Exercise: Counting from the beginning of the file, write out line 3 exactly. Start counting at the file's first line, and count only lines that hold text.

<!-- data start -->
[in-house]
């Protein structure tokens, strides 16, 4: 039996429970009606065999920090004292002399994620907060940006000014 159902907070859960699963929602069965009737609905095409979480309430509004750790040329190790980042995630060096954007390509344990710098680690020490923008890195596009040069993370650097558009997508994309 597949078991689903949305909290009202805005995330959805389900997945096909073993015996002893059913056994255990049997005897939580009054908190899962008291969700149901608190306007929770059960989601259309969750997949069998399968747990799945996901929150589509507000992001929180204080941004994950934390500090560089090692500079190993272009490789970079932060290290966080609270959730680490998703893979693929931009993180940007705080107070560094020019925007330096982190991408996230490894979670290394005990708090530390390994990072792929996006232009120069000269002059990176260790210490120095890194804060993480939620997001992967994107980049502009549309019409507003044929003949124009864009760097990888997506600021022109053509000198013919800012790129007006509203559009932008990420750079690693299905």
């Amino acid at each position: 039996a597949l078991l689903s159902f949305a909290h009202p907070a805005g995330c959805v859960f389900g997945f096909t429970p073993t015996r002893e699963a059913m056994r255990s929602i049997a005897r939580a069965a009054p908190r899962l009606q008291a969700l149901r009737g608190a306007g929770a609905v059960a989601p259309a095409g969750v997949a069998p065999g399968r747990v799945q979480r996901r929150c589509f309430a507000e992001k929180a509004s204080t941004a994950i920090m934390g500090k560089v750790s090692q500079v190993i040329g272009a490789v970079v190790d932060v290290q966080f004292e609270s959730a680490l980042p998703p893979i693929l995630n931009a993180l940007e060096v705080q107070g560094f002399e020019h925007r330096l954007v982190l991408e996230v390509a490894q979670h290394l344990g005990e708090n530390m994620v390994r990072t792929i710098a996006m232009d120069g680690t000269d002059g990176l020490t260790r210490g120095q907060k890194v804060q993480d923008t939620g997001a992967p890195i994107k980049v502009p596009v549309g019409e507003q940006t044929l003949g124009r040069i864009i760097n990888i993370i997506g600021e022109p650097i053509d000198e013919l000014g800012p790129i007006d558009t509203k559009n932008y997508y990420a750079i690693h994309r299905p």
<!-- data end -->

């Amino acid at each position: 039996a597949l078991l689903s159902f949305a909290h009202p907070a805005g995330c959805v859960f389900g997945f096909t429970p073993t015996r002893e699963a059913m056994r255990s929602i049997a005897r939580a069965a009054p908190r899962l009606q008291a969700l149901r009737g608190a306007g929770a609905v059960a989601p259309a095409g969750v997949a069998p065999g399968r747990v799945q979480r996901r929150c589509f309430a507000e992001k929180a509004s204080t941004a994950i920090m934390g500090k560089v750790s090692q500079v190993i040329g272009a490789v970079v190790d932060v290290q966080f004292e609270s959730a680490l980042p998703p893979i693929l995630n931009a993180l940007e060096v705080q107070g560094f002399e020019h925007r330096l954007v982190l991408e996230v390509a490894q979670h290394l344990g005990e708090n530390m994620v390994r990072t792929i710098a996006m232009d120069g680690t000269d002059g990176l020490t260790r210490g120095q907060k890194v804060q993480d923008t939620g997001a992967p890195i994107k980049v502009p596009v549309g019409e507003q940006t044929l003949g124009r040069i864009i760097n990888i993370i997506g600021e022109p650097i053509d000198e013919l000014g800012p790129i007006d558009t509203k559009n932008y997508y990420a750079i690693h994309r299905p």